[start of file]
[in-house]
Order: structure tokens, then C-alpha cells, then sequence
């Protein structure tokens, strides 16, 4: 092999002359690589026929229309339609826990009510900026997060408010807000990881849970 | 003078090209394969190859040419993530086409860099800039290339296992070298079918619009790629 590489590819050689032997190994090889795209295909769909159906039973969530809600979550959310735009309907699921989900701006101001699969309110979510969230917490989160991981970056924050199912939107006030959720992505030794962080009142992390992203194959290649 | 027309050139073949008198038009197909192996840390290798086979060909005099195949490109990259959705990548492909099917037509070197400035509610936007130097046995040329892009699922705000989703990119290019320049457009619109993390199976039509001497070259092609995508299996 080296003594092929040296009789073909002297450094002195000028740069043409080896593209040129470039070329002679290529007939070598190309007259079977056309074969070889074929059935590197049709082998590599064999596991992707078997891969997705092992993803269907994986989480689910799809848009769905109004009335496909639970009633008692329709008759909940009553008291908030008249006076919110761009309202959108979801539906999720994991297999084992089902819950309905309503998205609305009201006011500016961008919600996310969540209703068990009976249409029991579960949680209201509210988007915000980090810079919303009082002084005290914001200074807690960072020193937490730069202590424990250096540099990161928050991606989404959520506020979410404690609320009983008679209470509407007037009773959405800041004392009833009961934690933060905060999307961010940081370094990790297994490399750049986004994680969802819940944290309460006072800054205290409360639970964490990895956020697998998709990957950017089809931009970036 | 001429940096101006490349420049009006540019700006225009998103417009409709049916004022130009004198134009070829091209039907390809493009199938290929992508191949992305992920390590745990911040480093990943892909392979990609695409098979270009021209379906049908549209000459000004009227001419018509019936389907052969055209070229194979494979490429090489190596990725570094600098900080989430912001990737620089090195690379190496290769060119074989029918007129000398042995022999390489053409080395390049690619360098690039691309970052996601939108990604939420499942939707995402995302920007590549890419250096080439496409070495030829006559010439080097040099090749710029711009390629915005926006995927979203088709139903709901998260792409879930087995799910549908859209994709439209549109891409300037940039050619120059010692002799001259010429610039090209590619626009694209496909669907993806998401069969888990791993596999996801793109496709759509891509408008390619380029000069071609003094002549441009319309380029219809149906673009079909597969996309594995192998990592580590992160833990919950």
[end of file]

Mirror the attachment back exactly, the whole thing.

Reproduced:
[in-house]
Order: structure tokens, then C-alpha cells, then sequence
């Protein structure tokens, strides 16, 4: 092999002359690589026929229309339609826990009510900026997060408010807000990881849970 | 003078090209394969190859040419993530086409860099800039290339296992070298079918619009790629 590489590819050689032997190994090889795209295909769909159906039973969530809600979550959310735009309907699921989900701006101001699969309110979510969230917490989160991981970056924050199912939107006030959720992505030794962080009142992390992203194959290649 | 027309050139073949008198038009197909192996840390290798086979060909005099195949490109990259959705990548492909099917037509070197400035509610936007130097046995040329892009699922705000989703990119290019320049457009619109993390199976039509001497070259092609995508299996 080296003594092929040296009789073909002297450094002195000028740069043409080896593209040129470039070329002679290529007939070598190309007259079977056309074969070889074929059935590197049709082998590599064999596991992707078997891969997705092992993803269907994986989480689910799809848009769905109004009335496909639970009633008692329709008759909940009553008291908030008249006076919110761009309202959108979801539906999720994991297999084992089902819950309905309503998205609305009201006011500016961008919600996310969540209703068990009976249409029991579960949680209201509210988007915000980090810079919303009082002084005290914001200074807690960072020193937490730069202590424990250096540099990161928050991606989404959520506020979410404690609320009983008679209470509407007037009773959405800041004392009833009961934690933060905060999307961010940081370094990790297994490399750049986004994680969802819940944290309460006072800054205290409360639970964490990895956020697998998709990957950017089809931009970036 | 001429940096101006490349420049009006540019700006225009998103417009409709049916004022130009004198134009070829091209039907390809493009199938290929992508191949992305992920390590745990911040480093990943892909392979990609695409098979270009021209379906049908549209000459000004009227001419018509019936389907052969055209070229194979494979490429090489190596990725570094600098900080989430912001990737620089090195690379190496290769060119074989029918007129000398042995022999390489053409080395390049690619360098690039691309970052996601939108990604939420499942939707995402995302920007590549890419250096080439496409070495030829006559010439080097040099090749710029711009390629915005926006995927979203088709139903709901998260792409879930087995799910549908859209994709439209549109891409300037940039050619120059010692002799001259010429610039090209590619626009694209496909669907993806998401069969888990791993596999996801793109496709759509891509408008390619380029000069071609003094002549441009319309380029219809149906673009079909597969996309594995192998990592580590992160833990919950």